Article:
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MC’s Gore Arts Complex to Open in 2022, Serve as Artistic Link to Clinton Community

The Gore Arts Complex, named for the Founding Father of the MC Art Department, is scheduled to be completed in 2022.
The Gore Arts Complex, named for the Founding Father of the MC Art Department, is scheduled to be completed in 2022.

From the moment Mississippi College obtained the old Clinton Junior High School building in 2010, Dr. Samuel M. Gore, the "Founding Father" of the MC Art Department, knew how to maximize the new facility.

While establishing the art department in the 1950s and nurturing its growth by recruiting remarkable faculty and students into the program, the internationally renowned Christian artist recognized the need for enhanced space that would allow students the necessary room to flex their creative muscles.

For Gore, there was little question the junior high building could one day be renovated to serve that very purpose.

“I believe Dr. Gore’s imprint is on everything in our department, and it will be forever,” said Dr. Randolph B. Miley, professor and chair of art at MC. “He spent his whole life building what we’ve got now and dreaming about possibilities for the future. We think about him all the time. His work is evident in the department and in the gallery. It’s a big part of our program.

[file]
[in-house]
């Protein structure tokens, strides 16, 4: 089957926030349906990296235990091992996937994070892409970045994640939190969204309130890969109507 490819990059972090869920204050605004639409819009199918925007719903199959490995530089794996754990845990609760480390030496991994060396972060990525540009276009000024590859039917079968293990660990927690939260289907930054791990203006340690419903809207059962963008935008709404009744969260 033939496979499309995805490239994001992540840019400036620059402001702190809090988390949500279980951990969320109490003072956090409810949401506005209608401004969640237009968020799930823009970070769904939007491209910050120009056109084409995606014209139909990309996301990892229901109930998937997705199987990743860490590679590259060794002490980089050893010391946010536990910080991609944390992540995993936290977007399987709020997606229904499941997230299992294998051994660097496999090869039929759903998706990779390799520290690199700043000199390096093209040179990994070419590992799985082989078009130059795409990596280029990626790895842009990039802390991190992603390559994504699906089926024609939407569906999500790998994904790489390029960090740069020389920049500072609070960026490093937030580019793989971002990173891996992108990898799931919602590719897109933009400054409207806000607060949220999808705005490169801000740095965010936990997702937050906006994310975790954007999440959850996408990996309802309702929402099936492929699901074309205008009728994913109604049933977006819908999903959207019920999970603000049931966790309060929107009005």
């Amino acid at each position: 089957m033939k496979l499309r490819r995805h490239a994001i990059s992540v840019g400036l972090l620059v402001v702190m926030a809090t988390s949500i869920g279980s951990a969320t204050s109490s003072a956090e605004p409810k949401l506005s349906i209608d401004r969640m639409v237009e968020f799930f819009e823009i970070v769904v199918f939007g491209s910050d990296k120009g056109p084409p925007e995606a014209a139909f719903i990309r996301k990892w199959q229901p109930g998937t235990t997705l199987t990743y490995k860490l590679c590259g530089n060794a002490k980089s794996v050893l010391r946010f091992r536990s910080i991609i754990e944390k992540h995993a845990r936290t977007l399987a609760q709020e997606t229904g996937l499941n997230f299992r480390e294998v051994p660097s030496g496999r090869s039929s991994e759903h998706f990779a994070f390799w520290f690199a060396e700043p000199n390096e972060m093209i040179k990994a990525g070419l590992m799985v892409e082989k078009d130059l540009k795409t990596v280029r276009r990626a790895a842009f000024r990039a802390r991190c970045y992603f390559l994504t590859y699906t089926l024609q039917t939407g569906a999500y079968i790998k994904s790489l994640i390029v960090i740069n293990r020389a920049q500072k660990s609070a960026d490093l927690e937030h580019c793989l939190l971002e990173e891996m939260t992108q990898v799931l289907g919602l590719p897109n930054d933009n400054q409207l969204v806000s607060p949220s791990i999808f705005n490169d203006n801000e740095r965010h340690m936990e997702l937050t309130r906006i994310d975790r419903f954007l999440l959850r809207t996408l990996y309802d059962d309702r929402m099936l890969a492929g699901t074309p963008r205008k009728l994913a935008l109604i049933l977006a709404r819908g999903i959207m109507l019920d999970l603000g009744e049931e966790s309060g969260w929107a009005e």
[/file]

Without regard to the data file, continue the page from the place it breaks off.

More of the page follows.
“He was sure focused on this department and I think praying about it made a big difference.”

Gore died in 2019, but the facility he envisioned will become a reality when MC officially dedicates the renovated school building as the Gore Arts Complex in 2022.

Funded in part by a $1 million gift from a generous charitable foundation, the renovation and design of the school building, originally constructed in the 1940s, will be done by CDFL and Alliant Construction. Reconstruction began immediately after Thanksgiving and is expected to be completed by the fall academic term.

“The Gore Arts Complex and its community space will give people a new and inspiring reason to visit our campus,” said Dr. Blake Thompson, president of MC. “This facility represents the latest chapter in MC’s long legacy of excellence in art programs and commitment to faith.

“It’s so fitting that this facility, where new generations of artists will learn, be named in memory of Dr. Samuel Gore,” Thompson continued. “Dr. Gore lived to share the story of Christ and tell that story through art. There is no better example for future artists to follow. Dr. Gore transformed lives through his art and his teaching and MC will continue that legacy in this building that bears his name.”